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Dry as a bone

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July came and went with very little precipitation

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    Ten-year-old Isaac Huron tries to keep his body straight as he jumps feet first into the water at the city pool last Friday. Star photos by Keith E. Domke
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    Ten-year-old Joshua Ranzau gets as much air between him and the water as he can as he jumps off the diving board at the city pool last Friday. Star photo by Keith E. Domke

After blessing Boerne with abundant rainfall in June, Mother Nature turned off the faucet in July.

According to National Weather Service statistics, the city received only just over a half-inch of precipitation during the month with almost all of it coming on July 1.

Until Sunday’s official total of one-tenth of an inch of rain, it had been 24 days since precipitation had fallen in the city.

The official total for July was .51 inches. Normal rainfall for July is 3.27 inches, according to the NWS.

“July typically is a drier month,” New Braunfels office NWS meteorologist Brett Williams said. “A ridge of high pressure over northwest Texas and the desert southwest usually keeps us hot and dry. Having a dry July, and even August, is not uncommon, but this one was drier than normal. That ridge of high pressure just squashed any real chances of precipitation.”

As far as temperatures, the month turned up the heat, but the high never reached triple digits. In fact, the warmest it got was 96 degrees on July 15.

There were 23 days during the month when the thermometer hit or exceeded 90 degrees, including 19 of the last 21.

In fact, both the average high and low temperature for the month were slightly lower than average, as was the overall average temperature.

Figures from the NWS showed the average temperature throughout July in Boerne was 80.7 degrees. The normal is 81.2. The average high temperature during the month was 91.7 and the average low temperature was 80.7. Typical norms for an average high are 92.5 and 81.2 for a low.

On July 1, the high reached only 81 degrees. On both July 25 and 26, the low temperature dropped to 55. The next night, it was 57.

Precipitation wise, the city received .49 of an inch of rain on July 1 and .02 of an inch on July 10. It had not rained since until Sunday.

In late July, the lack of moisture was a factor in Kendall County enacting its burn ban.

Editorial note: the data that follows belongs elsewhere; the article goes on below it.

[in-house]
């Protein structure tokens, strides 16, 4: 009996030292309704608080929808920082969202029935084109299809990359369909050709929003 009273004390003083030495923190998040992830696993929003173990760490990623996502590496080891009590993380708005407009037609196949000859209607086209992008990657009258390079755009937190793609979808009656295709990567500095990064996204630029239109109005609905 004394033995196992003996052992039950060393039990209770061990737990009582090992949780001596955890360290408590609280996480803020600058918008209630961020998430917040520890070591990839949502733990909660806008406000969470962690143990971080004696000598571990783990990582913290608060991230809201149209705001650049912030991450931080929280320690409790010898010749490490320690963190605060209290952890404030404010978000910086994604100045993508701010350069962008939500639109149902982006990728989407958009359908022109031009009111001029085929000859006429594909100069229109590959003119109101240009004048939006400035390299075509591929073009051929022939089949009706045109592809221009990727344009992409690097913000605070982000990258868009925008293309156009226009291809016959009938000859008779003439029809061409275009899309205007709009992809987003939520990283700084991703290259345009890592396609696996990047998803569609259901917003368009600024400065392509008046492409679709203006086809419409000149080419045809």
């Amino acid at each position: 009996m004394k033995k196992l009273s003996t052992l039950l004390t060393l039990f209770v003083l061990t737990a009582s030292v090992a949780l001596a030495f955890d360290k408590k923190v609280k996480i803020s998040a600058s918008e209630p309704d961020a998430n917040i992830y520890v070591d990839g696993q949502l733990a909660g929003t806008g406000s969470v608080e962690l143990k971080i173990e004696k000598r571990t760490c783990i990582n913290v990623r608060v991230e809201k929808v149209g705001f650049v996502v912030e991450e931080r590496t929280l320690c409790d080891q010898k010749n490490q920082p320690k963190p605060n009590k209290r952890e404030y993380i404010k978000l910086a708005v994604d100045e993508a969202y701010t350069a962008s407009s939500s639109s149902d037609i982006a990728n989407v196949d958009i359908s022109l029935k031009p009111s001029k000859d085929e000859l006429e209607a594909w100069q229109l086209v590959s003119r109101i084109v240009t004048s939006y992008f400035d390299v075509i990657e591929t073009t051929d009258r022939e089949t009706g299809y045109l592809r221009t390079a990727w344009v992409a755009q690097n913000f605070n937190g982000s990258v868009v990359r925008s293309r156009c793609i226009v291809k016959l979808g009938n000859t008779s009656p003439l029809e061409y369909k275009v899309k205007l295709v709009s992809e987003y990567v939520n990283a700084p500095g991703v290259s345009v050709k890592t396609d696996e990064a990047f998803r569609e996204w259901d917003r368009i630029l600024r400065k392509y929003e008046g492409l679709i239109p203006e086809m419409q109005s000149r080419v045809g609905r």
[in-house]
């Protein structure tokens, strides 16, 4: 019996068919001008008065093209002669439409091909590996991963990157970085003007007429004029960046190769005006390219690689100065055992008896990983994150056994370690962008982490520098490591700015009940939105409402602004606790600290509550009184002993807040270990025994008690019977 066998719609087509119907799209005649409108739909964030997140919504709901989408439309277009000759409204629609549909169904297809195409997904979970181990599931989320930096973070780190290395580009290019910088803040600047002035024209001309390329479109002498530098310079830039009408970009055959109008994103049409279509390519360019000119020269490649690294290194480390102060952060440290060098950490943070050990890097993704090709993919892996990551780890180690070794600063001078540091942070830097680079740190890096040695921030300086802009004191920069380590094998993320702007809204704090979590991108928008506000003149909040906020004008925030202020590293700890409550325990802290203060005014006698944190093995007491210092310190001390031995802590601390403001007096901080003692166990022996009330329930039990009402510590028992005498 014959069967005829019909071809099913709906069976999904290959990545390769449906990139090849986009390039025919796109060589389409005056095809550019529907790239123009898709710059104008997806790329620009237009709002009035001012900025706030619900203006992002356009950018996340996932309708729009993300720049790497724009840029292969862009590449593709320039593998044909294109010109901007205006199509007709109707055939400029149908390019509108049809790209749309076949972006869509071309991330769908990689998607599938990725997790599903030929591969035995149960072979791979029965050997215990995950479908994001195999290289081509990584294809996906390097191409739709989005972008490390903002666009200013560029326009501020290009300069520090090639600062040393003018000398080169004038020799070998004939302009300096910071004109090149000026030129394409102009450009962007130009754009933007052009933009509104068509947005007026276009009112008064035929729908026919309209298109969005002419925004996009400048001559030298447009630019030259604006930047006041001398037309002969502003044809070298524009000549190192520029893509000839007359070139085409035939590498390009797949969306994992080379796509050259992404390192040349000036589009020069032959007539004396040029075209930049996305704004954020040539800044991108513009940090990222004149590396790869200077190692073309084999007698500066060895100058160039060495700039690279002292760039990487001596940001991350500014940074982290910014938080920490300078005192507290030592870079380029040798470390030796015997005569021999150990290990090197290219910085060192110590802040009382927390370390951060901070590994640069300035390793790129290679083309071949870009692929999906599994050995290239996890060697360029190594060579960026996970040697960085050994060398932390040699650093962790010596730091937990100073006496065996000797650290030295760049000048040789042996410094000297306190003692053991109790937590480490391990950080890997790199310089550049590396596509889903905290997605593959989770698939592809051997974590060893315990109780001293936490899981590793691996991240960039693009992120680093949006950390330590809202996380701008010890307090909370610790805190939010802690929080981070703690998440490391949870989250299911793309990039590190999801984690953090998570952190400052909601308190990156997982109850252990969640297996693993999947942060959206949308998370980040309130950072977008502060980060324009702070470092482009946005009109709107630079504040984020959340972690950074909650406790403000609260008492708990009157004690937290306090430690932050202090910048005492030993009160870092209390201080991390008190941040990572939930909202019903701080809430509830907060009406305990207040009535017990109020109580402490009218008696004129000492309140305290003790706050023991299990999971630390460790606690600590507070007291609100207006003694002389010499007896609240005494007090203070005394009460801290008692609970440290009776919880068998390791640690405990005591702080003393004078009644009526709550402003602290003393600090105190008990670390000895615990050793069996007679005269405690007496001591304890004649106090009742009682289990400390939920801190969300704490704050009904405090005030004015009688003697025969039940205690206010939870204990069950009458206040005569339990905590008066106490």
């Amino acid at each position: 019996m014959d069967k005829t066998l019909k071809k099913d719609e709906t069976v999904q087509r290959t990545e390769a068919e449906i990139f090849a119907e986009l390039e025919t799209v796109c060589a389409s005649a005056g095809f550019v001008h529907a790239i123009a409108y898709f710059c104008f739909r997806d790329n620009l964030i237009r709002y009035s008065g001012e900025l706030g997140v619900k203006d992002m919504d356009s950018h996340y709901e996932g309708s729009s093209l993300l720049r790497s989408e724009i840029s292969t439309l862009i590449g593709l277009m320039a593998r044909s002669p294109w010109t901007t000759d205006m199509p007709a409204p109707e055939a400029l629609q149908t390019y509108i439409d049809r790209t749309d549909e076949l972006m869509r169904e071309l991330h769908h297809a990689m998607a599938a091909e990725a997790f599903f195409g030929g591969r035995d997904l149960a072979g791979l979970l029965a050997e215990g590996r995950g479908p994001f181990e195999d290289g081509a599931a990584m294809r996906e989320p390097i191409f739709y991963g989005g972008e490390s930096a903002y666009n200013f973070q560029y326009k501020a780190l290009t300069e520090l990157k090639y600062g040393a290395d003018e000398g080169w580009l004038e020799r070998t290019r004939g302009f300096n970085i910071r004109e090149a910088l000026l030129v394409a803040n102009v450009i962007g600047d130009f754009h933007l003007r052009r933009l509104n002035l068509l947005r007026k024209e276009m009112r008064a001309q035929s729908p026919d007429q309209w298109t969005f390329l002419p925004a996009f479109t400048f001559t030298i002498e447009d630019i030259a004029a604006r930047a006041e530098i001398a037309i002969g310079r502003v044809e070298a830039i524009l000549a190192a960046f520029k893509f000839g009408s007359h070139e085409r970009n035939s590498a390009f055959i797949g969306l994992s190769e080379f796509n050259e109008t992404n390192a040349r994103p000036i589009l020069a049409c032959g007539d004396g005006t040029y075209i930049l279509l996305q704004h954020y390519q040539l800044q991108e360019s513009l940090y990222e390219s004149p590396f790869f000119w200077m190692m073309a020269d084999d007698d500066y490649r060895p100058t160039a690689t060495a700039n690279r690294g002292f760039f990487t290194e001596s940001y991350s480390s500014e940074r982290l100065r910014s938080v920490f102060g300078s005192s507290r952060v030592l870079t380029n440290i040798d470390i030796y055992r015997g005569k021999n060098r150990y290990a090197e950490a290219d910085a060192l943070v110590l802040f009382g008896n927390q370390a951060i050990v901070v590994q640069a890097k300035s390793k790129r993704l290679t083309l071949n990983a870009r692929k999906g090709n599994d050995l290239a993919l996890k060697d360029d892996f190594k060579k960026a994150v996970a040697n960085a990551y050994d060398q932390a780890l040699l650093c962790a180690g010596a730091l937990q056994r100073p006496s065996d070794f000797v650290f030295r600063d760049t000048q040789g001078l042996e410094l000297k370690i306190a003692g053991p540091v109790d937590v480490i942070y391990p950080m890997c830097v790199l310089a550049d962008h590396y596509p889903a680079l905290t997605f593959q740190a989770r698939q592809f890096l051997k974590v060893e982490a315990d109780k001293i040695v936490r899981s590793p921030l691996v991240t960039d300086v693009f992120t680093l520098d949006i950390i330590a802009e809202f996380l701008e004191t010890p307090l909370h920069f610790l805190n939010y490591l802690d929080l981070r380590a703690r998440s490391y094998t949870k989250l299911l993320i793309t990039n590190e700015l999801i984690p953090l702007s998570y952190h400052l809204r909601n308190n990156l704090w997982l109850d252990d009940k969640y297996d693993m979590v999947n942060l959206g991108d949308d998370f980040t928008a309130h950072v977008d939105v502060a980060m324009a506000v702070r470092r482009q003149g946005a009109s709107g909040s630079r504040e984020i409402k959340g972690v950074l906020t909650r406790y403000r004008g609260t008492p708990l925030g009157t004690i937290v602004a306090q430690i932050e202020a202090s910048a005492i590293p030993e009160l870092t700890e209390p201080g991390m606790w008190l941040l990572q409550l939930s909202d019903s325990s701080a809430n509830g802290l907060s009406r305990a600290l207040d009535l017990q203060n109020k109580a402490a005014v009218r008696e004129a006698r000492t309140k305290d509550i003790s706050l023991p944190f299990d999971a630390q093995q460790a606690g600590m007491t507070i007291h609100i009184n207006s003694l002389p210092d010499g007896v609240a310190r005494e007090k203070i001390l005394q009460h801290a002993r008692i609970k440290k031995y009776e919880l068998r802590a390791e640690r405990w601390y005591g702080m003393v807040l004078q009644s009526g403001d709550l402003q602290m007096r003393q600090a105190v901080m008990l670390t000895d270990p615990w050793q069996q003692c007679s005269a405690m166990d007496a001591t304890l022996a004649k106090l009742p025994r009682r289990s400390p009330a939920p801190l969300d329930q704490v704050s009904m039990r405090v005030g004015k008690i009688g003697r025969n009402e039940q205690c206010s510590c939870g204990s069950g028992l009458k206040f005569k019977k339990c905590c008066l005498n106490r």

“There are no drought conditions yet, but assuming (the weather pattern) continues, we could move there in the next couple of weeks,” Williams said. “It’s really just the typical July.”

So far this year, Boerne has received 19.89 inches of precipitation. The average amount through the first seven months of the year is 20.75 inches en route to an average yearly total of 36.55.

In June, Boerne received a healthy 6.76 inches of rain, or more than twice the normal amount of 3.13 inches. The June rainfall was the most experienced during that month in the city since 2007, according to NWS records.

April was also a wet month in the city this year. The 4.61 inches of precipitation recorded that month was almost double the mean of 2.47.

So far, April and June have been the only wetter-than-normal months in 2019. May was close with 4.77 inches recorded compared to the normal amount of 5.03.

Both February and March were extremely dry as only 0.75 and 0.70 inches of precipitation fell. January, at 1.79 inches, was close to normal.

“We had active weather patterns in the spring that produced a good amount of precipitation,” Williams said.

The meteorologist said the short-term outlook calls for more typical Texas summer weather.

“It looks like there’s another stretch of hot and dry weather coming,” he said. “The next two weeks, at least, look like there will be below-normal rainfall.”

The record annual rainfall is 62.41 inches in 2002. In 2008, only 14.74 inches fell during the entire year.

There have been three months – July 2001, November 2012 and October 2016 – when no precipitation was recorded.

Official NWS statistics for Boerne are kept by a local observer who records temperatures and rainfall and turns it in to the New Braunfels office daily. The New Braunfels office keeps track of Boerne and Kendall County weather.